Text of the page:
More than 800 people gathered for A Brilliant Night on Oct. 18, at Le Salon Richmond for the third edition of this chic cocktail dinatoire. Attendees were dazzled by mesmerizing dance numbers and innovative multi-media presentations, while they enjoyed gastronomic delights donated by some of Montreal’s finest dining establishments.
It was a brilliant night that surpassed expectations, and when all was tallied, the total raised was an incredible $1.223 million. Costs for the event were kept extremely low thanks to those who generously donated time, goods and services – meaning some 90 per cent of the proceeds will be donated directly to brain cancer research at The Neuro.
These funds support the Brain Tumour Program, one of the largest and most comprehensive brain tumour research and treatment programs in the country. Areas of research include, but are not limited to, uncovering fundamental regulatory mechanisms that govern brain cancer development, regulate brain cancer stem cell self-renewal and differentiation, drive invasion and lead to treatment resistance. State-of-the-art technologies include next generation genomic and epigenomic testing, computational biology approaches, cell-based assays for drug screening, patient-derived cranial xenograft modeling and small animal imaging.
Researchers are also developing individualized brain cancer treatment programs for each patient. Known as precision medicine, this treatment approach for brain cancer allows doctors to tailor treatment to patients’ biological characteristics.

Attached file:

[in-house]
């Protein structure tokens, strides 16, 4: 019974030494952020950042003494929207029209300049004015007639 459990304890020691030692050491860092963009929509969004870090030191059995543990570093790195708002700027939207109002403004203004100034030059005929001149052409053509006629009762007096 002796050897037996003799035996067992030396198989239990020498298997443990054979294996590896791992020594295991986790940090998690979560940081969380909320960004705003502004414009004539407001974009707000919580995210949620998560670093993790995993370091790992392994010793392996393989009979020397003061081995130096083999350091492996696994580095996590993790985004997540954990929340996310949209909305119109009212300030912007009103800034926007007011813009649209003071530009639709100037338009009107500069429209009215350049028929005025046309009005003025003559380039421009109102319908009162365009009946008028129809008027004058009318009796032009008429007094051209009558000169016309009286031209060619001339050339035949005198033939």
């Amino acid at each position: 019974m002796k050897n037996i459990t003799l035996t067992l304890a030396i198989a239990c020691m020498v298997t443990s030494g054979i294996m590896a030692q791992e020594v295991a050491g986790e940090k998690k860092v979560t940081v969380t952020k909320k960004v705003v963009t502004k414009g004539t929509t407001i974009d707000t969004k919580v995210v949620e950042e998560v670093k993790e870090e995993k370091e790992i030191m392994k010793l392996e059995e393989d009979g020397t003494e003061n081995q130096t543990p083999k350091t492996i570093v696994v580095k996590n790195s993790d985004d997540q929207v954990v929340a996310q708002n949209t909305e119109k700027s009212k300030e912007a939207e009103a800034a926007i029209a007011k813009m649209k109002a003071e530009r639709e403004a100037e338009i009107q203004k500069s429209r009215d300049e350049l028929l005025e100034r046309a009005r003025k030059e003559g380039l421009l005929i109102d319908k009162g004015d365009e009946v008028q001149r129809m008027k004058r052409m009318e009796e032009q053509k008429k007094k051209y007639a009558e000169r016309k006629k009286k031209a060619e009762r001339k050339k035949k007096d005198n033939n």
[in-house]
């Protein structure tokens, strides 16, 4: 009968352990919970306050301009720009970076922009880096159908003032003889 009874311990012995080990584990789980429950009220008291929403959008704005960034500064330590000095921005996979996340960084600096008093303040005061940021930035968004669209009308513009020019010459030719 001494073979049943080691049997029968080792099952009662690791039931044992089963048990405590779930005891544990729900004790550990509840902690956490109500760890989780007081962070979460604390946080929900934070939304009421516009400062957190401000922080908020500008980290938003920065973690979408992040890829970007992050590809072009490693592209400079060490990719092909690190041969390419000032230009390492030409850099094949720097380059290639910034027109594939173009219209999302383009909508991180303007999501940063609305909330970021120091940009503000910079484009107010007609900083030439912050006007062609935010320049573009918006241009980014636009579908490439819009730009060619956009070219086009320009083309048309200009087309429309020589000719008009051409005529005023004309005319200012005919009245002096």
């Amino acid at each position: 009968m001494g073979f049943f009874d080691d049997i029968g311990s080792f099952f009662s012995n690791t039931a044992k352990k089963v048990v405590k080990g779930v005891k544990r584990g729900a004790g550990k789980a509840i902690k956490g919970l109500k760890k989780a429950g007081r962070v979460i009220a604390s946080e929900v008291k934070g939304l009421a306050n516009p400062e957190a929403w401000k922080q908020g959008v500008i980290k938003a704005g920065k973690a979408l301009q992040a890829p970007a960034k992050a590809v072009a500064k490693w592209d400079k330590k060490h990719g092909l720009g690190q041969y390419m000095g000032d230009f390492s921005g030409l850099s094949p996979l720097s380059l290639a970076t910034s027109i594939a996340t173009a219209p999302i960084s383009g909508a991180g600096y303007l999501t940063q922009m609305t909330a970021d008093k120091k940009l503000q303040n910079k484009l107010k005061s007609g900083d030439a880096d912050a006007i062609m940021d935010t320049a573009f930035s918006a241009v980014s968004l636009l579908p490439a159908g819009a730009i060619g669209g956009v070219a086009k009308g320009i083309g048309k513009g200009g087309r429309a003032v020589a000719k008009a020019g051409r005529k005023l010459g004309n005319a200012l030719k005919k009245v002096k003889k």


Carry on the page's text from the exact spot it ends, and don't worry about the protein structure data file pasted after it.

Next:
Ten years ago, the average survival rate for patients with glioblastoma multiforme (GBM) – the most aggressive form of brain cancer – was less than one year. Thanks to recent advances, it is now more than 20 months, with many patients living beyond five years. However, there is still a long way to go to reduce the suffering of patients and their families caused by this disease.
During A Brilliant Night, Chief of Neurosurgery Dr. Kevin Petrecca announced some exciting new research findings. “Now we know many of the changes that occur in brain cells to cause this cancer. And we are now, in a more enlightened way, developing therapeutic strategies to treat this cancer,” he said. “There is absolutely no way this work could have happened over the past three years without the financial support of A Brilliant Night.”
“We owe the success of this event to all the people who, by their presence and participation, accept to be touched by this cause and recognize the importance of fundamental research,” says Marie-Claude Lacroix, an event organizer who lost her 27-year old son Francis to brain cancer in 2010. “Moreover, the teamwork between the scientific researchers and the organizing committee allowed guests to learn more about the progress they are helping create with their generous donations and sponsorships. Thanks to everyone involved!”